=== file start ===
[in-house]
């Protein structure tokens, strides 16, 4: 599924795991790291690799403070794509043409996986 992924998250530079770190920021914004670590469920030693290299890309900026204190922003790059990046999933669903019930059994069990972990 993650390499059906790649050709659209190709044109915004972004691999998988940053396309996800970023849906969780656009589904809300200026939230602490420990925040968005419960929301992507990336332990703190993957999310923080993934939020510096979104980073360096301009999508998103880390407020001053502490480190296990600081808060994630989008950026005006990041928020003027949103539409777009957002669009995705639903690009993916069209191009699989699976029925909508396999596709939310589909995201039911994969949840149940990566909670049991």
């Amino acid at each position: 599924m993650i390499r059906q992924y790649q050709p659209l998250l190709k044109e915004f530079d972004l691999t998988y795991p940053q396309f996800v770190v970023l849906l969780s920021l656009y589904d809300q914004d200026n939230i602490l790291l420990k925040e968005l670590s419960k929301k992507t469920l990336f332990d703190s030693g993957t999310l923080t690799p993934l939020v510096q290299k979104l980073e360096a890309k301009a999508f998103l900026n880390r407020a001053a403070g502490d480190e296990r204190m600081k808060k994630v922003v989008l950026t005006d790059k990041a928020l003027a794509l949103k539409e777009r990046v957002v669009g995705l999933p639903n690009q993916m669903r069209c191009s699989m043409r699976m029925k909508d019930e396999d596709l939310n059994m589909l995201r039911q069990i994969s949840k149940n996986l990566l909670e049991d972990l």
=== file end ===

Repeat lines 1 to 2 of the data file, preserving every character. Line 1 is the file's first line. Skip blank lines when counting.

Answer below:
[in-house]
């Protein structure tokens, strides 16, 4: 599924795991790291690799403070794509043409996986 992924998250530079770190920021914004670590469920030693290299890309900026204190922003790059990046999933669903019930059994069990972990 993650390499059906790649050709659209190709044109915004972004691999998988940053396309996800970023849906969780656009589904809300200026939230602490420990925040968005419960929301992507990336332990703190993957999310923080993934939020510096979104980073360096301009999508998103880390407020001053502490480190296990600081808060994630989008950026005006990041928020003027949103539409777009957002669009995705639903690009993916069209191009699989699976029925909508396999596709939310589909995201039911994969949840149940990566909670049991």